By terryh on May 16, 2005
I guess I always thought of license enforcement as a "necessary evil". Something that we (Sun Microsystems) need, in order to make money from our Sun Studio compilers and tools, but not something that directly benefits our customers. Over the years, we've moved from a fully-featured network-based licensing system to a simple local serial-number. Until very recently, I thought that this was a universally positive thing. The old system caused quite a lot of support calls, and had features that many customers disliked.
However, just recently we've started to hear feedback that our current minimalist license enforcement isn't enough. Some customers would like better reporting and possibly enforcement of license usage. It might be that this is being driven by the requirements of the Sarbanes-Oxley act. In any case, some companies have been advised that they have a fiduciary duty to ensure they comply with the license terms of the software they use in their business. Our current enforcement policy — which in practical terms works out to "go ahead, we trust you" once you purchase the product and get the serial number — isn't helping them meet this duty.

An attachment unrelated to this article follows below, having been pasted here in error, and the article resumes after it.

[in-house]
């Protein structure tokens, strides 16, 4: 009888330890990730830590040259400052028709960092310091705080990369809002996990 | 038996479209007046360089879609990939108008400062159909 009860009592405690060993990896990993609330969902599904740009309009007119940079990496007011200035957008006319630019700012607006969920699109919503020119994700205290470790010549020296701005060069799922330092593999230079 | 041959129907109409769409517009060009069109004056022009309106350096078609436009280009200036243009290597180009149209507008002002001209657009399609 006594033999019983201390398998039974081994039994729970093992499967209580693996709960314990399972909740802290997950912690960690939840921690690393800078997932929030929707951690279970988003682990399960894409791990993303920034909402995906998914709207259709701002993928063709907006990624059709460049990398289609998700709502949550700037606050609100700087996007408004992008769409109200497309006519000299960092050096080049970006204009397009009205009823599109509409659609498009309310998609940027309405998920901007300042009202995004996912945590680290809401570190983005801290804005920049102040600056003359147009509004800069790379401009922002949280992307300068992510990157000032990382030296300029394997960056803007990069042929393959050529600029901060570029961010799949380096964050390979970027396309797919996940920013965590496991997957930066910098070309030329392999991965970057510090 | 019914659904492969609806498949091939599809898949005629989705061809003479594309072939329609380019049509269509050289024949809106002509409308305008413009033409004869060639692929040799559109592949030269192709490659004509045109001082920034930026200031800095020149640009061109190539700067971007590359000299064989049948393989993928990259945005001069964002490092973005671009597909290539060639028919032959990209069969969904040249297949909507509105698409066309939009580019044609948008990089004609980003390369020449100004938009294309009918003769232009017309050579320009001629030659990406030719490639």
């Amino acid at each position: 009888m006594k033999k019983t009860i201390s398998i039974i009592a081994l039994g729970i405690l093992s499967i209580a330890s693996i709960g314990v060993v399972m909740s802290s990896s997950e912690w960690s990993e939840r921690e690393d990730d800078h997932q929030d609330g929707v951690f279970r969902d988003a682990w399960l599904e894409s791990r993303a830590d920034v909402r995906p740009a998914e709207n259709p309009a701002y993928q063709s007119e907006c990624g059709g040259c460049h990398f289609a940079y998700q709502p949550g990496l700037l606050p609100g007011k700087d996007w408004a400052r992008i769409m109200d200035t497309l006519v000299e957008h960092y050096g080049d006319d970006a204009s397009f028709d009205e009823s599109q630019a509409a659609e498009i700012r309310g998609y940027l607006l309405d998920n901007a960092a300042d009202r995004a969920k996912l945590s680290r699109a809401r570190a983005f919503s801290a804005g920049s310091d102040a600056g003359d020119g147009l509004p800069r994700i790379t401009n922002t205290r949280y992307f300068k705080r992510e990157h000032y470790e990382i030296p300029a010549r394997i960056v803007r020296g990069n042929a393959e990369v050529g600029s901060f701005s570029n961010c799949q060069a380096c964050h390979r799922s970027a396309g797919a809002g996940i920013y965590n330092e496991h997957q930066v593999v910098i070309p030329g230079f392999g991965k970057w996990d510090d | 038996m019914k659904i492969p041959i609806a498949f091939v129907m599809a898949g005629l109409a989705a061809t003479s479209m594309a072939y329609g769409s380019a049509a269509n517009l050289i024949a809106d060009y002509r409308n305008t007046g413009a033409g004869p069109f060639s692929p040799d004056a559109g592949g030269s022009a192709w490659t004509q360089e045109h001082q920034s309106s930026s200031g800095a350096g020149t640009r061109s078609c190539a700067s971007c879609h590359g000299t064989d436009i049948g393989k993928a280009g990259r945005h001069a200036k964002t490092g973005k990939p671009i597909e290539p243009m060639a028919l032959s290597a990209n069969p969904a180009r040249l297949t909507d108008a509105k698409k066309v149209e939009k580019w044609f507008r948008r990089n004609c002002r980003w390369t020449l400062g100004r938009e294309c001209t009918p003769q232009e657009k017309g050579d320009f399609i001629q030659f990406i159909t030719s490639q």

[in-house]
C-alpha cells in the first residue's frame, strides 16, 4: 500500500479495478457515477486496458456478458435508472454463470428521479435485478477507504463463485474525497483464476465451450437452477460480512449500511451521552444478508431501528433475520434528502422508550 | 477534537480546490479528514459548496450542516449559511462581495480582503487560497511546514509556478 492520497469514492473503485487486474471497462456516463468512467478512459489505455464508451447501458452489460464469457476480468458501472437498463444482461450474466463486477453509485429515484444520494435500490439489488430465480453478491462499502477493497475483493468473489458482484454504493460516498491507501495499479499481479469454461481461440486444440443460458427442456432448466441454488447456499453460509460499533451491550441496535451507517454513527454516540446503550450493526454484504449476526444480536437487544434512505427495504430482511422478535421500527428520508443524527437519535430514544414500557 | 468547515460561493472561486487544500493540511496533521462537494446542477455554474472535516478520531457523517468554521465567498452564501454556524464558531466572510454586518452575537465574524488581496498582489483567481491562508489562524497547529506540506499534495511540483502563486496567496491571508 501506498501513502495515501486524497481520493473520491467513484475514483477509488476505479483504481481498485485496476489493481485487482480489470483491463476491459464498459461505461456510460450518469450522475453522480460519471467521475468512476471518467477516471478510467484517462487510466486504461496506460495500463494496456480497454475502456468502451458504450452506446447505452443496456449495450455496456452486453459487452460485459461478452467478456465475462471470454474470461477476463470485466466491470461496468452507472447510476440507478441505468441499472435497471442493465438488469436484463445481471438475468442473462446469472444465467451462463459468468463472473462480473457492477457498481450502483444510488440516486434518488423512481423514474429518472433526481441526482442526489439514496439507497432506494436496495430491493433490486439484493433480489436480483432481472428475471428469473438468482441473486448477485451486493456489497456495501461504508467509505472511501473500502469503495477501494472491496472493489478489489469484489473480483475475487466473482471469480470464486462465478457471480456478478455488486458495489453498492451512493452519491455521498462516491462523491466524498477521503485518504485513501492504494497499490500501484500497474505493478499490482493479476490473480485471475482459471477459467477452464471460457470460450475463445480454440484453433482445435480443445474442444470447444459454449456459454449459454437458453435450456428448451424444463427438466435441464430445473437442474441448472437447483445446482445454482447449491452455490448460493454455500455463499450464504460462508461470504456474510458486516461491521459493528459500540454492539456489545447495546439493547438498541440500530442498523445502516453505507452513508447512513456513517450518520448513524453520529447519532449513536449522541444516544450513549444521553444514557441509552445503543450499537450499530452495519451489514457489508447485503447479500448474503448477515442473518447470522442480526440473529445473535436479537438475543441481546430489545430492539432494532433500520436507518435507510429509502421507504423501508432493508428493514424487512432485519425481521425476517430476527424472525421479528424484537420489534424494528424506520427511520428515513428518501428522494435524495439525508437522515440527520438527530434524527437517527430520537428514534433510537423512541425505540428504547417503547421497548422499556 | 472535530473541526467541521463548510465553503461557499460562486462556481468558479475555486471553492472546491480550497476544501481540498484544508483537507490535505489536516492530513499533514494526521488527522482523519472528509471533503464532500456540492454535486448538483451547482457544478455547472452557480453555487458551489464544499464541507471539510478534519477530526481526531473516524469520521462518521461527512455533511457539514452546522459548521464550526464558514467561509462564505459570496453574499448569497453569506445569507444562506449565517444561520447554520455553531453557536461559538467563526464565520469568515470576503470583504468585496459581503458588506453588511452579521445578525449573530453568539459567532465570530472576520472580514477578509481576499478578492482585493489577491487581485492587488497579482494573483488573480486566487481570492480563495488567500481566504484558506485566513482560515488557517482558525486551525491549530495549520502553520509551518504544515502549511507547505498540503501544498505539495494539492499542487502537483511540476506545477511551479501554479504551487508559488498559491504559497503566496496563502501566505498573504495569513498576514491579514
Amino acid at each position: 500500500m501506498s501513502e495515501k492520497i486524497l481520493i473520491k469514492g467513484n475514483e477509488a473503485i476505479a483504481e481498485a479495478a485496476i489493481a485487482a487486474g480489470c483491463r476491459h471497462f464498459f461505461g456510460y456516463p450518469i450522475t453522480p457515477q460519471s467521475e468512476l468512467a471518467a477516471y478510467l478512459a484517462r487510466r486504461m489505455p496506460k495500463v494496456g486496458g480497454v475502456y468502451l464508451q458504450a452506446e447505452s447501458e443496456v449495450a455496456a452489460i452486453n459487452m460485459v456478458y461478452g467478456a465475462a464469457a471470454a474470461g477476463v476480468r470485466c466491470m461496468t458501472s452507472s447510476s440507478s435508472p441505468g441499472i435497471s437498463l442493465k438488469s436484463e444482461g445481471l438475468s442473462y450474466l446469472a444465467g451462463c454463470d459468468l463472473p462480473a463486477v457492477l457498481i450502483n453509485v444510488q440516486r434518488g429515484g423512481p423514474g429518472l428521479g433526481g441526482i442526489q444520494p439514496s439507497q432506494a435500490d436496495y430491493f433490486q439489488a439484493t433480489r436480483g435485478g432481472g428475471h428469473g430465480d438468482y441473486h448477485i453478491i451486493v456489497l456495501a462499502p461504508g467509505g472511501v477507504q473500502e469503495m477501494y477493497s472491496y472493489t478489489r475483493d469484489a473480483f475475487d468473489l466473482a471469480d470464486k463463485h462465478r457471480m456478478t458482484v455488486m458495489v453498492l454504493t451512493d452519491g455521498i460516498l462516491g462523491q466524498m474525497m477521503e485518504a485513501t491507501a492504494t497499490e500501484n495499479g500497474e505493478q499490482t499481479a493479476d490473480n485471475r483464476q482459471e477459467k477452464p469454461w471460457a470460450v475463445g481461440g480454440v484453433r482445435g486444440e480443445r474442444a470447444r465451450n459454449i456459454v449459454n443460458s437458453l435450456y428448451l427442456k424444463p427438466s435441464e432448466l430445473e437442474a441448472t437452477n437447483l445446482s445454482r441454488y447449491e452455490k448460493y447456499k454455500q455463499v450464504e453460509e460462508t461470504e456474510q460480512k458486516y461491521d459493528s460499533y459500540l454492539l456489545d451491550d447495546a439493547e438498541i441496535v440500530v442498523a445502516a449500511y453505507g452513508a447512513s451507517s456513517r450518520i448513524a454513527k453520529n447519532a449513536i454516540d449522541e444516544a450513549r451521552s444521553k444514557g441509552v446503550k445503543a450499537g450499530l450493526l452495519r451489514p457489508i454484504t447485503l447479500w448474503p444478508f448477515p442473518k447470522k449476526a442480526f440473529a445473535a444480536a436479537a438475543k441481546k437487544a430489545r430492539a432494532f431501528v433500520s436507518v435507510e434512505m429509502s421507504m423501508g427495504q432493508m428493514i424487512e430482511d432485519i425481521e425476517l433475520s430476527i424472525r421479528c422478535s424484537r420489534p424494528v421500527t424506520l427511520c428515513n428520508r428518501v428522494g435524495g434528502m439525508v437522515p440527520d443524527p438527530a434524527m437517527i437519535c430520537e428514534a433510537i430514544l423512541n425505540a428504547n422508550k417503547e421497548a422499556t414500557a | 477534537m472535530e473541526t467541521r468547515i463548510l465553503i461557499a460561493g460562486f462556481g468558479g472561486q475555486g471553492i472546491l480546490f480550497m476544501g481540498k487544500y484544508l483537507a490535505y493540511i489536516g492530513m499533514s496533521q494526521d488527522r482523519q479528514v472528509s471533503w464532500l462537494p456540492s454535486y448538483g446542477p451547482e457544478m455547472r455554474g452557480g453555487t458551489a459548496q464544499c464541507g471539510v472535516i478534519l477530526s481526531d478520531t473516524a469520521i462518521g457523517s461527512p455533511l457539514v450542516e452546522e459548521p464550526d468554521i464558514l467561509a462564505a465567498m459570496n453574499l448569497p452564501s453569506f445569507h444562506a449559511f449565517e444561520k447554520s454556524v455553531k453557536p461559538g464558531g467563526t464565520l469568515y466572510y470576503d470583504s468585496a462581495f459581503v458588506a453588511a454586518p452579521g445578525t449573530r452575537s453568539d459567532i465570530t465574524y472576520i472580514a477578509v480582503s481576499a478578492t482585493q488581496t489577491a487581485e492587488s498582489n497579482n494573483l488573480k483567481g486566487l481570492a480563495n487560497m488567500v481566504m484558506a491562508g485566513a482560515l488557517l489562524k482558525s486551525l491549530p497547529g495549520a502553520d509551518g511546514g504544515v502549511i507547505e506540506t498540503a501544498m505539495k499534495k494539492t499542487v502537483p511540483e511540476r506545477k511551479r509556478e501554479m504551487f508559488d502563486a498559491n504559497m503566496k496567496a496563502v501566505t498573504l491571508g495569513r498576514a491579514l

So I'm currently scratching my head over how to help the customers with these requirements, while not making life worse for the rest of the world. Most likely we will end up with an optional auditing feature in the IDE, and do reporting/enforcement on a per-seat basis. The overhead of doing it for each invocation of the C compiler is probably too large. We are trying to set up some meetings with customers to flesh out their exact needs, but as usual if anyone out there in blog-land has comments, feel free to email me.